The Tel Aviv Stock Exchange reached an 18-month high for much of the trading session Sunday, but in the last hour of trading that record was whittled away, apparently due to several institutional investors offloading a raft of shares.

Nevertheless, the benchmark TA-25 index still showed a gain of nearly 0.9% for the day, ending at 1,237.28 points, while the broader TA-100 walked away with a smaller rise of 0.6% to leave it at 1,102.89. For a Sunday, without any foreign investors present, turnover was a relatively high NIS 908 million.

There were two reasons for the rise Sunday. At home, there was a sense of relief that the most critical aspect of the coalition talks were now over, with Yair Lapid agreeing to take the finance portfolio. Meanwhile, world equity markets rallied and the U.S. dollar strengthened on Friday after an unexpectedly sharp jump in U.S. employment in February reinforced the view that the world's biggest economy is gaining traction.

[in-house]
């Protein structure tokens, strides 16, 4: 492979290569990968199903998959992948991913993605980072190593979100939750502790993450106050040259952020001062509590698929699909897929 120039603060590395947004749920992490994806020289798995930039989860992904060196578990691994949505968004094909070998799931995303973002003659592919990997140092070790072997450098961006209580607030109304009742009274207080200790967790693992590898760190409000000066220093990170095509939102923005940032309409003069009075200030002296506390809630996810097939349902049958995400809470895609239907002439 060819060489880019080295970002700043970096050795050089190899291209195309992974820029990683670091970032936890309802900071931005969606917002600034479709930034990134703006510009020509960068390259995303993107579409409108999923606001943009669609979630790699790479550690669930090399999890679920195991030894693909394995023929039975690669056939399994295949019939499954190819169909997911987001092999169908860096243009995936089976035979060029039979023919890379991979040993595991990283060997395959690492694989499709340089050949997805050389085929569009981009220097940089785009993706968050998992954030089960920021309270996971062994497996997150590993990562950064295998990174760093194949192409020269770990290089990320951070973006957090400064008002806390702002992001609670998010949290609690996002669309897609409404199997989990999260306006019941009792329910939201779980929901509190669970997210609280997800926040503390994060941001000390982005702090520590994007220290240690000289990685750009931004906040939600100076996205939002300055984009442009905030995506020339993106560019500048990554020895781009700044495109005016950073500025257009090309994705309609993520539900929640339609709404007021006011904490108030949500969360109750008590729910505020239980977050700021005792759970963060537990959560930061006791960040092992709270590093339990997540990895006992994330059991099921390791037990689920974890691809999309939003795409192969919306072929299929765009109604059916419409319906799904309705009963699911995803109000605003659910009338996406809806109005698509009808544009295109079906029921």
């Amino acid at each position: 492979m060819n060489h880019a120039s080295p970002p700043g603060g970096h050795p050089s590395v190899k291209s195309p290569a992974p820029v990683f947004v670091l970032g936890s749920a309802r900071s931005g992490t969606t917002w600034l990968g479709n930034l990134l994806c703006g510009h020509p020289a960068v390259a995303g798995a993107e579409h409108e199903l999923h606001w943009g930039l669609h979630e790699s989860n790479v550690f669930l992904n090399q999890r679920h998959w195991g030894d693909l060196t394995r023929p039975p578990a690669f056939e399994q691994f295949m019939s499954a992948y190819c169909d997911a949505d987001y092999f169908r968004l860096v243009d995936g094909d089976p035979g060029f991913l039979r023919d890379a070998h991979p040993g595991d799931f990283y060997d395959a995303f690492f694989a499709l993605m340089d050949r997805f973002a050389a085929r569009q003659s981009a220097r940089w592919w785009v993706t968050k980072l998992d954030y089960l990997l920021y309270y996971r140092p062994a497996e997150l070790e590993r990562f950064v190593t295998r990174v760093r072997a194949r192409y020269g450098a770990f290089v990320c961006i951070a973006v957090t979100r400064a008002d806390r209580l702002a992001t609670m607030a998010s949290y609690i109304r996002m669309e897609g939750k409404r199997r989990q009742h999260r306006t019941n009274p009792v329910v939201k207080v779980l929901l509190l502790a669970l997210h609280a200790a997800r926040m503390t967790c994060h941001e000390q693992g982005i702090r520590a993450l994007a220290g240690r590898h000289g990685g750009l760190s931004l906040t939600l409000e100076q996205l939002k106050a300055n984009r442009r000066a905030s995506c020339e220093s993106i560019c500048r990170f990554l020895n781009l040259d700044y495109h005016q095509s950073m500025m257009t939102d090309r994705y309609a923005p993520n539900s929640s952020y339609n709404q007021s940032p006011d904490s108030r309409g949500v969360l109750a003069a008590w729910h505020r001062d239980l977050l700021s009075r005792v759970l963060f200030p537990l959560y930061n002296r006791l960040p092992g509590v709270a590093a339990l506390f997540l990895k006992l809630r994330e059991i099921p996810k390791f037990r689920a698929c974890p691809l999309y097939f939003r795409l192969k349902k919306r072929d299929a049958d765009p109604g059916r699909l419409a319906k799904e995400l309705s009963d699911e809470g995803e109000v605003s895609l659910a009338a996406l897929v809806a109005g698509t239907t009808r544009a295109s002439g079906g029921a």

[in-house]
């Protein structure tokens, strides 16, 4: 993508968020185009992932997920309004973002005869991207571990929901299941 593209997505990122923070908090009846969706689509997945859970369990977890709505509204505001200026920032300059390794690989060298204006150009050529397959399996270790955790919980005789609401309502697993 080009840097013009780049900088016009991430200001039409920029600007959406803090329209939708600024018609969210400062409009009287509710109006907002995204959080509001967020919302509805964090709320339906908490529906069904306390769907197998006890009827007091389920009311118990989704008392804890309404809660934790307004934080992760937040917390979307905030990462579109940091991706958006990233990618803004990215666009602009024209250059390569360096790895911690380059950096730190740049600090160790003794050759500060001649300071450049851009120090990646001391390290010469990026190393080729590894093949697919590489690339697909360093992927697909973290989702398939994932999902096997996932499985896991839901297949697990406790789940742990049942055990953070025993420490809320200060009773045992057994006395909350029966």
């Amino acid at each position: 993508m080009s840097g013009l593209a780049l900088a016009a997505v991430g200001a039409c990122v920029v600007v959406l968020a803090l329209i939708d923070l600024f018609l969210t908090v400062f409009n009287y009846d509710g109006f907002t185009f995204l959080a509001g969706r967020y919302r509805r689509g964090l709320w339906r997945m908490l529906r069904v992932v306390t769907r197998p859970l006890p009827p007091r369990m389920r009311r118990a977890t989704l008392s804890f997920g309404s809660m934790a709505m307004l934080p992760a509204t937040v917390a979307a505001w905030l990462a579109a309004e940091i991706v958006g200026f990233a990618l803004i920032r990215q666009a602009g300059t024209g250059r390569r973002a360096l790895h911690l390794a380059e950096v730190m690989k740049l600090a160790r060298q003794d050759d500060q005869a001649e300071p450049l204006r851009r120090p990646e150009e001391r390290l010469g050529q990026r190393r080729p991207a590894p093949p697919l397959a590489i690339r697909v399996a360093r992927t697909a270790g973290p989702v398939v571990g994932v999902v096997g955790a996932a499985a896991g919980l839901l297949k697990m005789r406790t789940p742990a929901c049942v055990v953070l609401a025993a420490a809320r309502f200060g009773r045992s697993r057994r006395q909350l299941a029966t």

The Dow Jones industrial average posted its fourth consecutive intraday and closing record highs, while European shares and a gauge of global equity markets rose to their highest levels in more than four and a half years.

The dollar touched a three-and-a-half-year high against the yen and a three-month peak against the euro. In Friday trading, however, the dollar weakened close to 0.8% against the shekel, to a Bank of Israel rate of NIS 3.695, while the euro retreated a more moderate 0.2% to NIS 4.838.

"In the last few weeks the local stock market has been like a rubber band that stretches more and more and